Oh, coward conscience

Most of the time I think of myself as a tolerant person -grumpy, maybe; at times even impatient with opinions not my own, but by and large, accommodating. Of late, though, I have come to recognize that with many things, tolerance is not actually acceptance; it is more often putting up with something which I would rather it not be as it seems. Tolerating it does not mean that I accept it as is, or that I have changed my mind about it.

Especially with moral issues -my tolerating your beliefs, let’s say; tolerating that you have different values than mine necessarily entails maintaining a precarious balance between wanting to maintain my own values, while awarding to the difference a sort of treaty, a right to exist alongside mine. It doesn’t necessarily entail respect, nor adjusting or abandoning my own beliefs however – just non-interference with yours; it is a self-imposed no-fly zone.

Of course, there can be a problem with that: what happens if it is violated? Ignored? Does that permit me to take retaliatory measures in kind -even if not directed at you? Toleration can be such a nuanced state, such a fragile gift.

There is an ambivalence in all of this though, isn’t there? A dilemma: whether I should value your freedom of belief, your choice of action, or reject what it is that you are doing with it. For that matter, you may also be conflicted about the toleration which you know you have received from me: how could anyone ever believe what I do? And yet, as much of a compromise as toleration often appears to be, it is often valuable as a barrier to worsening relations -to outright hostility.

Still, what do you do if you get a video call from someone you haven’t seen for a long while -in fact, someone who, until then, you wouldn’t ever have dreamed of phoning?

Of course, I could always have refused the call and waited to see if they left a message -they’re no longer on my  contact list- but would that be interpreted as rejection, or as merely vetting their call until I knew why in the world they had chosen to call -to video call- after all this time? I am, let’s face it, an older man for whom an unexpected, unprearranged video call is a rarity. Especially from a woman from whom I had parted with words, as they say. It was an old-fashioned Skype call -I must have used it at one time on my computer; I didn’t even know I had the app on my phone. Who checks these things?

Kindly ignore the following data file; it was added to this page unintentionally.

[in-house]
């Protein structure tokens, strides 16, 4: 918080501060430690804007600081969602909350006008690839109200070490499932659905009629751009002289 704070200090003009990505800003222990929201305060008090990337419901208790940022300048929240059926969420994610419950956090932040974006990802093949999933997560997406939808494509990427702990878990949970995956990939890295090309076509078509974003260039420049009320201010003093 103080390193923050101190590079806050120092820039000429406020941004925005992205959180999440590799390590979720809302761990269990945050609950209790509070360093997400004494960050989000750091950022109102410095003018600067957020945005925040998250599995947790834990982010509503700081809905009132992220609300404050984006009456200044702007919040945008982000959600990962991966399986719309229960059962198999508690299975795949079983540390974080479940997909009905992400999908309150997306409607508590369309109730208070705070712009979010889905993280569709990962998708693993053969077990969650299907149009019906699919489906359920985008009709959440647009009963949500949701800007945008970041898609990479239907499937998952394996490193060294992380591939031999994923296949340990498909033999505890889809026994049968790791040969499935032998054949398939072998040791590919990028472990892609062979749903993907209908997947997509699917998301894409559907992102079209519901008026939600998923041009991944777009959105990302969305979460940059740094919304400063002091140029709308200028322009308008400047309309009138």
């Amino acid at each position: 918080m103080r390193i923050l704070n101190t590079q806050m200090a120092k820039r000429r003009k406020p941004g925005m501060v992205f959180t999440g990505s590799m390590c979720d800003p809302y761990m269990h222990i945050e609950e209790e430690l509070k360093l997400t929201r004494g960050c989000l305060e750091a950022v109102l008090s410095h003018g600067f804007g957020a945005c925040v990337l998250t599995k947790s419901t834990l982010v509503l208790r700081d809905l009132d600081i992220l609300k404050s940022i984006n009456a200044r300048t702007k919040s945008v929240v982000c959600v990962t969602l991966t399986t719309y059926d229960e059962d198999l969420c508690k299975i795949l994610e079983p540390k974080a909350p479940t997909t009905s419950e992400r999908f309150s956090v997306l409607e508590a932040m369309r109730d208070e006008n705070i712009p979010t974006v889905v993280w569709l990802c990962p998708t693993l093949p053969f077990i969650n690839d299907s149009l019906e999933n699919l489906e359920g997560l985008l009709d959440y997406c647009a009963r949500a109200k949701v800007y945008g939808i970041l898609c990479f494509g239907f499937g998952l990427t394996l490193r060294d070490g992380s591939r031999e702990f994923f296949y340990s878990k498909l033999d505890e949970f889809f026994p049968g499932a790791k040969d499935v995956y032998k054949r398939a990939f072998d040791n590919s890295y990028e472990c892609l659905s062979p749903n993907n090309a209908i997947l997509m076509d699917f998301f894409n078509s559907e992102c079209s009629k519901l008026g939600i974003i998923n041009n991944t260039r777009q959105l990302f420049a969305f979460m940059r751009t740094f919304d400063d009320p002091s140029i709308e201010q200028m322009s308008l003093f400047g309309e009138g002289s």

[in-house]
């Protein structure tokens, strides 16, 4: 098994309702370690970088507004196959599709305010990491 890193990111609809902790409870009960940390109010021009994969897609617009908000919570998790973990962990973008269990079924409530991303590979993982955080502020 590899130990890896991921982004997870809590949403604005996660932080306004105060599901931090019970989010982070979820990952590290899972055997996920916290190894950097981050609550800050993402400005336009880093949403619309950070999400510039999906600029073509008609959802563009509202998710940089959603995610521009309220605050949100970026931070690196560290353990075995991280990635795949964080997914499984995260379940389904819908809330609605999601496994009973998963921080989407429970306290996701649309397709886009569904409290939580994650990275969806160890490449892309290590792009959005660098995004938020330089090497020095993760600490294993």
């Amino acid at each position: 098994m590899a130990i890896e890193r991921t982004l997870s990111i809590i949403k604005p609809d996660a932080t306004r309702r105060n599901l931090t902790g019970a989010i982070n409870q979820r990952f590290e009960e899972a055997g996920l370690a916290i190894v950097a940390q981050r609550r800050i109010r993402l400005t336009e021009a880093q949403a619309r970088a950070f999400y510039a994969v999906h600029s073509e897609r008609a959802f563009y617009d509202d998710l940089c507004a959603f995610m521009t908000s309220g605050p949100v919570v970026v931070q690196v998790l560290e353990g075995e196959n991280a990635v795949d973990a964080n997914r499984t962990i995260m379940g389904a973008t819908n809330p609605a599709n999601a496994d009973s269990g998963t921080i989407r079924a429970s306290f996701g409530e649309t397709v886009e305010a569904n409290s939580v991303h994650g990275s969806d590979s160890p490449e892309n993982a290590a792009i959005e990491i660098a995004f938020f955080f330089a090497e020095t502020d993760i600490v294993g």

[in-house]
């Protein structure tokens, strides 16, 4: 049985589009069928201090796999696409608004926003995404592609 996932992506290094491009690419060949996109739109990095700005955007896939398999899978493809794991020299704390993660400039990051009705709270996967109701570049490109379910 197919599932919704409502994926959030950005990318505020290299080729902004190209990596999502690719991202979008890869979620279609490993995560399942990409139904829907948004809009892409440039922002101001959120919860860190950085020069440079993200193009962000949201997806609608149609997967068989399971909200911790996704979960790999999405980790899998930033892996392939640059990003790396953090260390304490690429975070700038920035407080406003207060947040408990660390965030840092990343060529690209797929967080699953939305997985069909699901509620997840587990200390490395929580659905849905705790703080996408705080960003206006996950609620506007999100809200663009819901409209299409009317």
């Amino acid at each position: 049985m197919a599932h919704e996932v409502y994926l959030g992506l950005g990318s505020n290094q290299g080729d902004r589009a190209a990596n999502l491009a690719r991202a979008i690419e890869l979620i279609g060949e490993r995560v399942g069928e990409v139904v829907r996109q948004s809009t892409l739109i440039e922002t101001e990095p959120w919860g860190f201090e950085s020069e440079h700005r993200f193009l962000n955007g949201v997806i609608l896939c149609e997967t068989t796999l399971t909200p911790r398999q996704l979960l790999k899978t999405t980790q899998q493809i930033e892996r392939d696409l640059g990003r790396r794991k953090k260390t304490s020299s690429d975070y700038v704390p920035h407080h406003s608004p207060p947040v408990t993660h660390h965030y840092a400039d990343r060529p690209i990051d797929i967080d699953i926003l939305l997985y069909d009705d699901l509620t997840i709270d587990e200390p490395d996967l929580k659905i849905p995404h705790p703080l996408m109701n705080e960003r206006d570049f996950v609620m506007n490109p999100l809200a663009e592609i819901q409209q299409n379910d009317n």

True, I had once received a birthday card from her several years after we broke up, but on nowhere near the correct day -or even the correct month. It had been so off the mark, I couldn’t help but wonder if she had mixed me up with somebody else. Even in the early days of our… association, Joanna was like that, though; most communications from her, were usually impulsive, and more often than not, she would change her mind before I answered and leave a cryptic message. I used to hope it meant she had been thinking about me but was too embarrassed to admit it; I never knew what she was thinking, but maybe she didn’t, either…

“Jo?” I said as soon as I saw her face on the screen. She’d aged since I’d seen her last, but although her face had wrinkled, her eyes still sparkled into the screen as if it had only been a day or so since we’d spoken. Her smile was unmistakeable -still showing the asymmetry I had once found so attractive. Only her hair bespoke her age; we were both in our seventies now, and the hair I so remembered falling in messy curls over her shoulders, was now grey and worn short. It was still attractive on her, though; Joanna would be attractive to me at any age.

“Is that all you have to say after so many years, G?” she teased with the same little girl grin I had found so alluring before.